Vote! Democracy is the heart of America. Even before the Second Continental Congress declared independence in 1776, American militia companies were electing their own officers.
The ur-moment, of course, came right at the start—in November 1620 in the waters off what is now Provincetown, when the Pilgrims signed the Mayflower Compact, a way of governing their new settlement by majority rule.
The US Constitution, in its first 67 words, states that the members of the House of Representatives, one of the two parts of Congress, will be chosen by “Electors” in the various states, taking care to specify that these voters need meet only the minimum requirements to participate in the election of “the most numerous Branch of the State Legislature”—in other words, the lowest legal bar possible.
In 1913 the United States shifted to direct popular election of US senators. Now some are calling for direct popular election of the president.
Democracy pervades the United States: not only on the national level, but in the states and in individual communities such as Mashpee.
Next Tuesday, between 7 AM and 8 PM at Parish of Christ the King on Jobs Fishing Road, Mashpee voters will have a chance to engage in direct democracy.
They will choose an individual to serve as one of five members of the town’s top board, the board of selectmen.
The individual will serve out the remainder of John Cahalane’s term, which extends into next May.
Mr. Cahalane, a longtime selectman, died in June.
Robert F. Bono, Elana C. Doyle, Michael R. Richardson and David W. Weeden are running for the seat.
The election has drawn a lot of interest in town. Mashpee TV showcased the candidates in a September 18 program and televised a forum Wednesday, September 25. Local media such as this newspaper have been covering the election and running letters to the editor about the candidates.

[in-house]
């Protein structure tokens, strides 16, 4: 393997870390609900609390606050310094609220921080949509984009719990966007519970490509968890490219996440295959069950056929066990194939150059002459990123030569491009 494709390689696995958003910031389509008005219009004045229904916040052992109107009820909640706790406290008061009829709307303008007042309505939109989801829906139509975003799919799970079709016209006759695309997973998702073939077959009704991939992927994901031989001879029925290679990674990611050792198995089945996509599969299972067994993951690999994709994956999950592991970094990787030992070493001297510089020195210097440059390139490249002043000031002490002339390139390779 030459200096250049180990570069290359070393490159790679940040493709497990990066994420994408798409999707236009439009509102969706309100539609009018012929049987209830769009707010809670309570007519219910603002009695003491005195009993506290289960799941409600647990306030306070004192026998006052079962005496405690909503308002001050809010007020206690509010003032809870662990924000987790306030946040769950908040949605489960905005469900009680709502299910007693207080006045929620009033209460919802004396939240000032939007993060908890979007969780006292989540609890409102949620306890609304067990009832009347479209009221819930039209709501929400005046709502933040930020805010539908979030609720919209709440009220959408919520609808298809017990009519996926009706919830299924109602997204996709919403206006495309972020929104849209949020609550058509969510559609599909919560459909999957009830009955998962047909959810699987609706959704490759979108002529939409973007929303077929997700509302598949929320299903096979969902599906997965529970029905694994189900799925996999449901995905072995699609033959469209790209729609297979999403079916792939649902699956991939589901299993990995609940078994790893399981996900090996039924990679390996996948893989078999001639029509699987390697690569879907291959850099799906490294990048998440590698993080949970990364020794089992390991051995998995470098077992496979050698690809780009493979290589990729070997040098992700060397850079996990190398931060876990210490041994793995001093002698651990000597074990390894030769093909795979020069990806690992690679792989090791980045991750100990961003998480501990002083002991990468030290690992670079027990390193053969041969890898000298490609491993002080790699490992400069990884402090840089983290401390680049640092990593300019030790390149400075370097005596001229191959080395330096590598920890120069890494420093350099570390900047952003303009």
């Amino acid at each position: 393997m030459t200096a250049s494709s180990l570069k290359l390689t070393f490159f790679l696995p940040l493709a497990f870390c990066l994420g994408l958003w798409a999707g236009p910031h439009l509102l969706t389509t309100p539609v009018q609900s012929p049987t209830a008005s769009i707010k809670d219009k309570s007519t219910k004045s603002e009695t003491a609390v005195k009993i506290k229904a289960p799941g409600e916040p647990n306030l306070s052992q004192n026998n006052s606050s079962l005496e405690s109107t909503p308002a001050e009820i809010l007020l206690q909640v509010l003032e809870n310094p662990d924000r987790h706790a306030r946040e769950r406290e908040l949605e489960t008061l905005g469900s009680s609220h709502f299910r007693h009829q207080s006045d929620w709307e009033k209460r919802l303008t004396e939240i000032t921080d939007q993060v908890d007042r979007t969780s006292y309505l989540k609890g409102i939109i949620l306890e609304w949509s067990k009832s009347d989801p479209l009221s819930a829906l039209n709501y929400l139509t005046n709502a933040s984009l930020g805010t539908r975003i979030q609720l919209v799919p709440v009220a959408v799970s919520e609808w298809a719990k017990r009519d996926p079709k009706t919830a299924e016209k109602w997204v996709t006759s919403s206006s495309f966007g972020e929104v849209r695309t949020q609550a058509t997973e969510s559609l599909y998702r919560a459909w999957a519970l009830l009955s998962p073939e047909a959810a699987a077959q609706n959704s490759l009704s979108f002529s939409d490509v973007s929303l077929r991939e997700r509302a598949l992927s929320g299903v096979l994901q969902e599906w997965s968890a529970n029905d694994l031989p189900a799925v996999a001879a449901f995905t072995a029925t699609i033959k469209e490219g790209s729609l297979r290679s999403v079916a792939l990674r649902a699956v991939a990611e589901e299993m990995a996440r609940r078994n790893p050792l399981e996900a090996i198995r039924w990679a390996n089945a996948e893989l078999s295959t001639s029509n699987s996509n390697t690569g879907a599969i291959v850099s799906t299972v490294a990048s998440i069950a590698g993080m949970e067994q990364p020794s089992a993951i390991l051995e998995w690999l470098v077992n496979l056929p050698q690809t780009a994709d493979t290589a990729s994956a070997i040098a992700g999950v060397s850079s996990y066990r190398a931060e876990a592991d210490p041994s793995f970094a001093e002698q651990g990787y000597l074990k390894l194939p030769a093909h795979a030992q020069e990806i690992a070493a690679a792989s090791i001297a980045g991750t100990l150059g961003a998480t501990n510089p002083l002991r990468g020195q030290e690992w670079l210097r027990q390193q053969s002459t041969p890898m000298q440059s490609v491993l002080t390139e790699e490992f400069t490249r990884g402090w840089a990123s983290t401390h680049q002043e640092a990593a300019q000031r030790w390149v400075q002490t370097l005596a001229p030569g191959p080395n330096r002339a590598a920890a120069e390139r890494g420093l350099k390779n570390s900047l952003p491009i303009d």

The candidates have made themselves available to voters and likely will be standing outside Christ the King next Tuesday for any residents with last-minute questions.
Following the election, the town will have a chance to try out whichever individual gets the most votes as a selectman for about eight months.
Will that individual take thoughtful stands? Will the individual listen attentively to members of the public? Will he or she do the homework needed to fully understand the matters that the board is voting on?
If so, should the person decide to run next spring for a full three-year term on the board, the people of Mashpee would do well to reelect that individual.
For now, the job of each registered voter in town is to evaluate the candidates and to make the best choice on Tuesday.
Many Mashpee residents, however, will evade their responsibility. They won’t bother voting.
A good number of those residents, however, are sure to appear at the polls on November 3, 2020, to cast their votes in the pending presidential election.
The national election obviously deserves participation from Mashpee voters.
But the town’s voters should not shortchange Tuesday’s local election, even though it is for “only” one eight-month term on the board of selectmen.
An activist phrase coined several decades ago called on people to “think globally, but act locally.” Most individuals can have a far greater impact on their local community than on the nation as a whole.
Events such as September 20’s “climate strikes” may make for good visuals.
But at the end of the day, what matters are the decisions made and policies enacted by elected representatives over time.
Will Mashpee pursue the best course of action on issues confronting the community, such as the effect of wastewater on the town’s estuaries and ponds? Or will the town allow problems to fester, to hang on, to the detriment of everyone in town?
It all comes back to the individuals whom the town chooses as leaders.
On Tuesday, in our American democracy, Mashpee voters get to make that choice. Do it!